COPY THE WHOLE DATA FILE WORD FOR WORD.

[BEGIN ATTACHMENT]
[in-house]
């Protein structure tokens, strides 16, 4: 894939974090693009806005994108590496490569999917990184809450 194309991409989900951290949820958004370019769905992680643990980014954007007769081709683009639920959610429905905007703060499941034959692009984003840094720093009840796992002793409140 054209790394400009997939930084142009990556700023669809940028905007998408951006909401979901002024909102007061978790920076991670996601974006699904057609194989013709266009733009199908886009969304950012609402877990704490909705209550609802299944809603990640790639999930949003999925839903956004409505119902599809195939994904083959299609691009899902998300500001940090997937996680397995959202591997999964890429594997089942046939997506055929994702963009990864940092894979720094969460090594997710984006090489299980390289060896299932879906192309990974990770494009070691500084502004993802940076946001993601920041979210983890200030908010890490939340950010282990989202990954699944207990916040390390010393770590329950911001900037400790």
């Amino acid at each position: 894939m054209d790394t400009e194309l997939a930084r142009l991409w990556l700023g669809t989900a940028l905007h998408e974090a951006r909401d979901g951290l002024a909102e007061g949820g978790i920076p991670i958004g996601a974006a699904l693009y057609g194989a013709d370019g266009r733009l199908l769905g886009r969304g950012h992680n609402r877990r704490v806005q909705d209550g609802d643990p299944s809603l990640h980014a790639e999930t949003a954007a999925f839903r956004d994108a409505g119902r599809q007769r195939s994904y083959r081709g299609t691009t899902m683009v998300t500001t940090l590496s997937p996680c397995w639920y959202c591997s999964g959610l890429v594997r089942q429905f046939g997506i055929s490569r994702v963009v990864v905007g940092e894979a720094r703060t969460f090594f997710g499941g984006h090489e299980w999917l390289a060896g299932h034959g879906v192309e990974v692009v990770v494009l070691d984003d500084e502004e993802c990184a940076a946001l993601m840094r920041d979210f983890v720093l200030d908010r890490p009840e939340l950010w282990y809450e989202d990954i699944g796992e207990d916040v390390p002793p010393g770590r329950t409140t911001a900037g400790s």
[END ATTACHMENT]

[in-house]
């Protein structure tokens, strides 16, 4: 894939974090693009806005994108590496490569999917990184809450 194309991409989900951290949820958004370019769905992680643990980014954007007769081709683009639920959610429905905007703060499941034959692009984003840094720093009840796992002793409140 054209790394400009997939930084142009990556700023669809940028905007998408951006909401979901002024909102007061978790920076991670996601974006699904057609194989013709266009733009199908886009969304950012609402877990704490909705209550609802299944809603990640790639999930949003999925839903956004409505119902599809195939994904083959299609691009899902998300500001940090997937996680397995959202591997999964890429594997089942046939997506055929994702963009990864940092894979720094969460090594997710984006090489299980390289060896299932879906192309990974990770494009070691500084502004993802940076946001993601920041979210983890200030908010890490939340950010282990989202990954699944207990916040390390010393770590329950911001900037400790």
């Amino acid at each position: 894939m054209d790394t400009e194309l997939a930084r142009l991409w990556l700023g669809t989900a940028l905007h998408e974090a951006r909401d979901g951290l002024a909102e007061g949820g978790i920076p991670i958004g996601a974006a699904l693009y057609g194989a013709d370019g266009r733009l199908l769905g886009r969304g950012h992680n609402r877990r704490v806005q909705d209550g609802d643990p299944s809603l990640h980014a790639e999930t949003a954007a999925f839903r956004d994108a409505g119902r599809q007769r195939s994904y083959r081709g299609t691009t899902m683009v998300t500001t940090l590496s997937p996680c397995w639920y959202c591997s999964g959610l890429v594997r089942q429905f046939g997506i055929s490569r994702v963009v990864v905007g940092e894979a720094r703060t969460f090594f997710g499941g984006h090489e299980w999917l390289a060896g299932h034959g879906v192309e990974v692009v990770v494009l070691d984003d500084e502004e993802c990184a940076a946001l993601m840094r920041d979210f983890v720093l200030d908010r890490p009840e939340l950010w282990y809450e989202d990954i699944g796992e207990d916040v390390p002793p010393g770590r329950t409140t911001a900037g400790s």